But even in these days of automated fingerprints, DNA testing and computerized police information networks, Virginia authorities still must unravel about four similar mysteries every year. For some counties, publishing an enhanced photo of the person has led to a quick identification. That is being done for the first time today for Fairfax's Jane Doe, with computer enhancement done by the National Center for Missing and Exploited Children.
Statewide, of the 40 unidentified people found since 1990, 38 remain anonymous, said Cynthia Morrison, a medico-legal death investigator for the state medical examiner in Richmond. Even though the state undertakes a long series of scientific steps to try to place a name with a person, many still evade identification.
"With these unidentified people, they're like my children," Morrison said. "I want them to go home. I feel so horrible for the families. Even if they weren't the cream of society, somebody loved them. It's my own personal crusade."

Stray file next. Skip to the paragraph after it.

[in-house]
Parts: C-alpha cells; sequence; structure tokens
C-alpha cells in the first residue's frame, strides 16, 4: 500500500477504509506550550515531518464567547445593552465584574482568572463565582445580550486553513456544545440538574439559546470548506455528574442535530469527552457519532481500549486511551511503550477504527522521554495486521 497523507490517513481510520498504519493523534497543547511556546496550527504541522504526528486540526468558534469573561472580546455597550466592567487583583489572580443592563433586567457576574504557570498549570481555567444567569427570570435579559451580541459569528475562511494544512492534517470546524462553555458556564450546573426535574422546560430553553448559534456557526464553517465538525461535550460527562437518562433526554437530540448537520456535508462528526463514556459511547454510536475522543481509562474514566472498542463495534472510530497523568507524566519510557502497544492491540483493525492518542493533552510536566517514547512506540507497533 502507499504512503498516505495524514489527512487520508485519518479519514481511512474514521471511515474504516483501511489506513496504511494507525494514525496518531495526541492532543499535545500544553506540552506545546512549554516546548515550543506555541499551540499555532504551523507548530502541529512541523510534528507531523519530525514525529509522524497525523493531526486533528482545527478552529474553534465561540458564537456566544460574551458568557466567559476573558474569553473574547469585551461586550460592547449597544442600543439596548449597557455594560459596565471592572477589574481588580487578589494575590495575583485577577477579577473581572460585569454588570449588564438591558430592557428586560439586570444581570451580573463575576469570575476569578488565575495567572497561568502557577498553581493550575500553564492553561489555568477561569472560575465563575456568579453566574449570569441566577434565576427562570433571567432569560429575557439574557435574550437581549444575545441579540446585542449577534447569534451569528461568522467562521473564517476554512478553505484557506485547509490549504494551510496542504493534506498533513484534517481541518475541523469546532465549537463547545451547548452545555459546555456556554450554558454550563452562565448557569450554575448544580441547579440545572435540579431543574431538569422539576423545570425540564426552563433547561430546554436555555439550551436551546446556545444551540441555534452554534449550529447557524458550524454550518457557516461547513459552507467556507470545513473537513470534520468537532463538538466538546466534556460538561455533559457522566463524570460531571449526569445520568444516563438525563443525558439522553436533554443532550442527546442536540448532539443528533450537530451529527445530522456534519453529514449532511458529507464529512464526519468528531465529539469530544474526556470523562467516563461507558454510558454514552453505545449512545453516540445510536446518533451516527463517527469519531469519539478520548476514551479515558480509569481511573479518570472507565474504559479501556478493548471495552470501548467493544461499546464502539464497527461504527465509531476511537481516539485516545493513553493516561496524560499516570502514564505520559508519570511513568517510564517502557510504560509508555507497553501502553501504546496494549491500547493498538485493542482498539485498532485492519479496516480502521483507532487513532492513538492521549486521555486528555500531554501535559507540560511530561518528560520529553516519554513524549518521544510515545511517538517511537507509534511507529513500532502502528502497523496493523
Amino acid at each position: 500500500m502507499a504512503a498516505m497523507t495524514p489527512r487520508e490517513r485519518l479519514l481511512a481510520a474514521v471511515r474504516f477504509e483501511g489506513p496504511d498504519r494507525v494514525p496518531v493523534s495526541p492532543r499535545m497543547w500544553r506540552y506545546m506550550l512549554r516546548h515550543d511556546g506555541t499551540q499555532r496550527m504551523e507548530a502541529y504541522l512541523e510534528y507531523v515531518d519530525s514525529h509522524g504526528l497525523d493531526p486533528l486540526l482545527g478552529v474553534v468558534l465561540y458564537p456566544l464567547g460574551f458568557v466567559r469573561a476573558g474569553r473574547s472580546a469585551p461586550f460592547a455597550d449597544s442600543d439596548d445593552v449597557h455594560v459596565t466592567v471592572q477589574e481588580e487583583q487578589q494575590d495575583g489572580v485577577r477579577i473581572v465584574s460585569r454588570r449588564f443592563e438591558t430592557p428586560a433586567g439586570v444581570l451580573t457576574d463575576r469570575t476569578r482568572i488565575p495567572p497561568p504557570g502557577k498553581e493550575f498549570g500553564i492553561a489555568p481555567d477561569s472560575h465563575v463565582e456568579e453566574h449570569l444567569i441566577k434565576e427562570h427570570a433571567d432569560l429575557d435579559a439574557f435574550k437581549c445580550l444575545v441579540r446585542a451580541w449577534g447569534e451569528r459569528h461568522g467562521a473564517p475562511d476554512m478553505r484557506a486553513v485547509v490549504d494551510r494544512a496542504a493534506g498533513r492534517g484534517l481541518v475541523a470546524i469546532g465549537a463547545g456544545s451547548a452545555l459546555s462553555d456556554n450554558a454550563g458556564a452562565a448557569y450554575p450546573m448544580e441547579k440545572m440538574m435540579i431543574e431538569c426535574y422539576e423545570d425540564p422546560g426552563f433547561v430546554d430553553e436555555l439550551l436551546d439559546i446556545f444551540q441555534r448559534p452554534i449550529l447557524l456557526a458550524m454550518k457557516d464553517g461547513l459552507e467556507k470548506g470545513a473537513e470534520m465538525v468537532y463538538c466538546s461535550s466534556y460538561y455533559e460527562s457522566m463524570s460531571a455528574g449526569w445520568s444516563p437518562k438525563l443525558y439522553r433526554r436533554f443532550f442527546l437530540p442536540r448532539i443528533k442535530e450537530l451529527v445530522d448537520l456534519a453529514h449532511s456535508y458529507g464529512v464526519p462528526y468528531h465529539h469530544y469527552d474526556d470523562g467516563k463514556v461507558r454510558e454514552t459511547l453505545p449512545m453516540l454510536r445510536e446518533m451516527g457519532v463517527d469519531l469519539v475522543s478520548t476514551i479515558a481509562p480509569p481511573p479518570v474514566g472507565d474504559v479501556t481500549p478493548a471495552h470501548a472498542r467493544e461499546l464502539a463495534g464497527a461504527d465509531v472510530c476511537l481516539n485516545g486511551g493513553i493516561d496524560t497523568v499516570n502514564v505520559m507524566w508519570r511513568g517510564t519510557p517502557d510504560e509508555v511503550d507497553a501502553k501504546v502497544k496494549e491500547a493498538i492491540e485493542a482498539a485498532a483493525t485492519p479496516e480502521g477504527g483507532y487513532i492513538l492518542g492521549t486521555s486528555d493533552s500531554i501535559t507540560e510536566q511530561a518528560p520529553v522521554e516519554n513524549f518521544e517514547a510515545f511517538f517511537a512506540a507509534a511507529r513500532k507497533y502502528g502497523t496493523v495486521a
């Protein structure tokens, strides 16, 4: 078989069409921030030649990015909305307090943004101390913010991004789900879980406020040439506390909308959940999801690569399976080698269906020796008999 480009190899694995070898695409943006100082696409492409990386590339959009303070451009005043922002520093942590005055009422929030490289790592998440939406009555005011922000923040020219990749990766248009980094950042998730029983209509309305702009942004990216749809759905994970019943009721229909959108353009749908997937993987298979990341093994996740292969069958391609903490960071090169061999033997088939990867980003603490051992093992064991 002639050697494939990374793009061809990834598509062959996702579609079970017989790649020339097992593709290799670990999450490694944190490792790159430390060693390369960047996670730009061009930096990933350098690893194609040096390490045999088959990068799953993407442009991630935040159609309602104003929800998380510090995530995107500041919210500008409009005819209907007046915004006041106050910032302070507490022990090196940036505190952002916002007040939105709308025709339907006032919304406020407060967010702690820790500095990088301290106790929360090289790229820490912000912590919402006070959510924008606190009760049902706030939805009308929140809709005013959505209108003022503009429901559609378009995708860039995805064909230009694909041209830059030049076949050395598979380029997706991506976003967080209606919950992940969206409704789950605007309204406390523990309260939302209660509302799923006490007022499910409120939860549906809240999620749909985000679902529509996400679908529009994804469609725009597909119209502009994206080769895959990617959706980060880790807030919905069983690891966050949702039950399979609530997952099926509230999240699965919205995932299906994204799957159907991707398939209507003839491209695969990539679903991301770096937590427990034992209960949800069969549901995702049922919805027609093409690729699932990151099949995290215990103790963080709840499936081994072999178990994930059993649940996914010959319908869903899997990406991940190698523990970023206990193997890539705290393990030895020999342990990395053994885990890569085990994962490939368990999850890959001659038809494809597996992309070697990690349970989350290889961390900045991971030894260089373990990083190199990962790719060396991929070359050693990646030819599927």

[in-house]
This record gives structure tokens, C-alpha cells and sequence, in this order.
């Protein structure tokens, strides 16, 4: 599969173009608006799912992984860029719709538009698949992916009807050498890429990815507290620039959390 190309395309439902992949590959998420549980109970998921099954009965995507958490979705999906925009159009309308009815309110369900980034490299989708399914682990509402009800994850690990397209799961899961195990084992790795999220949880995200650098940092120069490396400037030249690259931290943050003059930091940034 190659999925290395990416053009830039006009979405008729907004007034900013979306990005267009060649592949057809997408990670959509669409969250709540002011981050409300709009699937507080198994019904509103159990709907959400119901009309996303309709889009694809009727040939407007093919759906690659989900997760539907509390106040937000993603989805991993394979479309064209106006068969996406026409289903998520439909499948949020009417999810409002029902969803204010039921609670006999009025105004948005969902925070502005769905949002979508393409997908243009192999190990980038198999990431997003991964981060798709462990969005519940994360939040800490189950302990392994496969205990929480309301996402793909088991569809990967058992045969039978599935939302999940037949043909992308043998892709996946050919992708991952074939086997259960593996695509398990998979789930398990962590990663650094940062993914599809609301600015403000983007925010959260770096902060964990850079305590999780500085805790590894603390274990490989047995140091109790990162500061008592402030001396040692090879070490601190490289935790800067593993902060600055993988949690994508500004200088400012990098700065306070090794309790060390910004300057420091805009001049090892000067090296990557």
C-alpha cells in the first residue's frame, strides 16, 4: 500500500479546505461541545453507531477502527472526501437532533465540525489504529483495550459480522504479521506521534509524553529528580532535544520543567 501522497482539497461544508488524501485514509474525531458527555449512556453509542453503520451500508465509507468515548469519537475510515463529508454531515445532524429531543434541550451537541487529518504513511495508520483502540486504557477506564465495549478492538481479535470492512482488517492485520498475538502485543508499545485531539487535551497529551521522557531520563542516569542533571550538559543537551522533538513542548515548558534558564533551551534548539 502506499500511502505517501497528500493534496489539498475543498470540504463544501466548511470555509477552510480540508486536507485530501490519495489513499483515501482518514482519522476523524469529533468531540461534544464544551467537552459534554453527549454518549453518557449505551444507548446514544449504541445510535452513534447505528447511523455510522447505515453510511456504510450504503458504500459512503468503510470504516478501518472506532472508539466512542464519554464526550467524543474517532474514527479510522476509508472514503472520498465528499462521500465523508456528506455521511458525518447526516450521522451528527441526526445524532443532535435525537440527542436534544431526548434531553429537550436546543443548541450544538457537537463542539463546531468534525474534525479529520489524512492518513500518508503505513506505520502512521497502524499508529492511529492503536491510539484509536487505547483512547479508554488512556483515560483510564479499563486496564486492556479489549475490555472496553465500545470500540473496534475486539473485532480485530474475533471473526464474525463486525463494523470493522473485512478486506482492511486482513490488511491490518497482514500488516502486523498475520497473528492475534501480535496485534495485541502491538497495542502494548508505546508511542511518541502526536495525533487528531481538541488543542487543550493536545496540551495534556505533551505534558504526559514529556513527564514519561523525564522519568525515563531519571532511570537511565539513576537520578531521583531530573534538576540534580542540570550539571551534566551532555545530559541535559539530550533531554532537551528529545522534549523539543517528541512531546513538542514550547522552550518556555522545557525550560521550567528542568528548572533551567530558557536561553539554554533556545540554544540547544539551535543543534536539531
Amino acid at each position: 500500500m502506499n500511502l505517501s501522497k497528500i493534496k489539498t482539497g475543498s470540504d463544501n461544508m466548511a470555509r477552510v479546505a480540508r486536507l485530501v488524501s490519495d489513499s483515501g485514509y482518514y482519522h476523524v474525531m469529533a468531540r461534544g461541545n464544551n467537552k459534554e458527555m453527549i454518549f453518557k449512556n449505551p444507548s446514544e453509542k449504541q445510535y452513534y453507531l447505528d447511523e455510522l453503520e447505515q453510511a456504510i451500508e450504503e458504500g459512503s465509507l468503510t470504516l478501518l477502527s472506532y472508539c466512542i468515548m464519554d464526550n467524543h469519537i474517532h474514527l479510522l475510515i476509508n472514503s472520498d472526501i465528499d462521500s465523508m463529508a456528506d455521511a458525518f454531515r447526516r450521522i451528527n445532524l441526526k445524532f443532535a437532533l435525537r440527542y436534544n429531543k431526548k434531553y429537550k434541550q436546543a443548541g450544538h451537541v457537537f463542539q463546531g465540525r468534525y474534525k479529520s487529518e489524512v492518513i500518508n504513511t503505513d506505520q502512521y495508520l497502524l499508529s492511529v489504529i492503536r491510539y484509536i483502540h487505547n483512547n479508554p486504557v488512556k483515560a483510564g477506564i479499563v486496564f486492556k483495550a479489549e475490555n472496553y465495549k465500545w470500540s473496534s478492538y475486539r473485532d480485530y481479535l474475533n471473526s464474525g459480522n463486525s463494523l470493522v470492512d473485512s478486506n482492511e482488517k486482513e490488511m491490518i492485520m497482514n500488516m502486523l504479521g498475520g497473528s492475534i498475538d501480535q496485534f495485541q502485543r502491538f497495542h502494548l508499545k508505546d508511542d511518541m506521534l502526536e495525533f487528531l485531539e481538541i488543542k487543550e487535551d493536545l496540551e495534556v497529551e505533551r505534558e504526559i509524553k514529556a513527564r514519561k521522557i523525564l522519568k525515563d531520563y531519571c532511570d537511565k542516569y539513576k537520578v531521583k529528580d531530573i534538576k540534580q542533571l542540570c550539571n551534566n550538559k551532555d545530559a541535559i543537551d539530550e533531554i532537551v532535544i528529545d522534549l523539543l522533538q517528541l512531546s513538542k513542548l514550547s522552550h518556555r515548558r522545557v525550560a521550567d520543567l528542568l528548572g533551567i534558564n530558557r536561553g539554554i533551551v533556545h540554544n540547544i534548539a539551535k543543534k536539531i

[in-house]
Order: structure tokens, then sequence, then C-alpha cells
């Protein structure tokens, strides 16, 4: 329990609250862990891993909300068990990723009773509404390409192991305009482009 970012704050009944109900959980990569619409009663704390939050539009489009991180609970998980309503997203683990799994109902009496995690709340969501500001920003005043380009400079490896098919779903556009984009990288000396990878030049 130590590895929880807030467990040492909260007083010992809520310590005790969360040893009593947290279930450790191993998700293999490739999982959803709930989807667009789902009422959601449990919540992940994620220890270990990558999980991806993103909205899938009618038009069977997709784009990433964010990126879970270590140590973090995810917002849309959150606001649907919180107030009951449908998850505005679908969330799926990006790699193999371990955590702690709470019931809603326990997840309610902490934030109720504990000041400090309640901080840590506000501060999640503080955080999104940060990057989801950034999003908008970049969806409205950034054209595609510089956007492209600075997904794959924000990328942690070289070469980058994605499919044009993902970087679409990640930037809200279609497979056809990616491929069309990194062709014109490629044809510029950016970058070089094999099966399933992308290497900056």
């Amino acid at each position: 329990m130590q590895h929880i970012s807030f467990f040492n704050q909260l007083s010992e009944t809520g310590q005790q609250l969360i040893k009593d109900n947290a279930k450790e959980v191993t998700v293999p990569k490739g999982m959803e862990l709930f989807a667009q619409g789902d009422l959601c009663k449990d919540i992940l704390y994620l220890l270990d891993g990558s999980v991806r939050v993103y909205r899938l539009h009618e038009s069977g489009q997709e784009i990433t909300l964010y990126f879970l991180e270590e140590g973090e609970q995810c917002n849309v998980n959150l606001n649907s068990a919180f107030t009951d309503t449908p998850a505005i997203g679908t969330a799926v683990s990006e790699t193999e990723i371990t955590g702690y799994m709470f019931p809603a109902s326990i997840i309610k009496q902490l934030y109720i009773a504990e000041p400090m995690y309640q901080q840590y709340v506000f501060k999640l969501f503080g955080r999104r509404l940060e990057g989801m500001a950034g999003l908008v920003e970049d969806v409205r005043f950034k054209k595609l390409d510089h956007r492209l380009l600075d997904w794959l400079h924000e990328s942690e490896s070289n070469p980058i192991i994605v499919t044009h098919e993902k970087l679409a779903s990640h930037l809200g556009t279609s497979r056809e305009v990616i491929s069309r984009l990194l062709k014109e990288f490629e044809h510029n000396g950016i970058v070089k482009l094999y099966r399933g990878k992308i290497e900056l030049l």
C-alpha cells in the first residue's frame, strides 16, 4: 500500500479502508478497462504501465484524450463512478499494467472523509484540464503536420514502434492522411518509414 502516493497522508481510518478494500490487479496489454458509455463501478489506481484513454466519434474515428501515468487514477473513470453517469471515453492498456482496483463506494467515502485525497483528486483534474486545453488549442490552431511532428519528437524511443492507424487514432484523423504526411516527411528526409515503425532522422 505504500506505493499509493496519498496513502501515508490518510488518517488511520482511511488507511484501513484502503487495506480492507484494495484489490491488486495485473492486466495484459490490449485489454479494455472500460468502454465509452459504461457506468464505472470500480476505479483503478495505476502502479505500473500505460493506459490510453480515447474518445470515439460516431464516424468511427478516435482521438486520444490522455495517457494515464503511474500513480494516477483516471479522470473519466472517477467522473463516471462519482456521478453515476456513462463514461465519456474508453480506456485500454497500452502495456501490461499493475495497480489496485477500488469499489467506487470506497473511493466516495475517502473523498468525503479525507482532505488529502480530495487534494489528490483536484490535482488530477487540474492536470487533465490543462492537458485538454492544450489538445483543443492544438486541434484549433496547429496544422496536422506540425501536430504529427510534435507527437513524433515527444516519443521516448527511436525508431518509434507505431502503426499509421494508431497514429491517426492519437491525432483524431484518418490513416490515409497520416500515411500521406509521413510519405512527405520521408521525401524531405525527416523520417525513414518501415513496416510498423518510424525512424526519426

Many of the detectives working on the mysteries feel the same way. The case of Fairfax's Jane Doe shows why.
When cemetery workers found her shortly after 9 a.m., they called police. Detectives Richard Perez and Mike Headley arrived 40 minutes later, and her body was still warm. As the investigators checked her pockets for identification, they found only two envelopes, one addressed to the cemetery and one to the coroner. Both contained two crisp $50 bills and the same typed note:
"Deceased by own hand. . . . Prefer no autopsy. Please order cremation, with funds provided. Thank you, Jane Doe."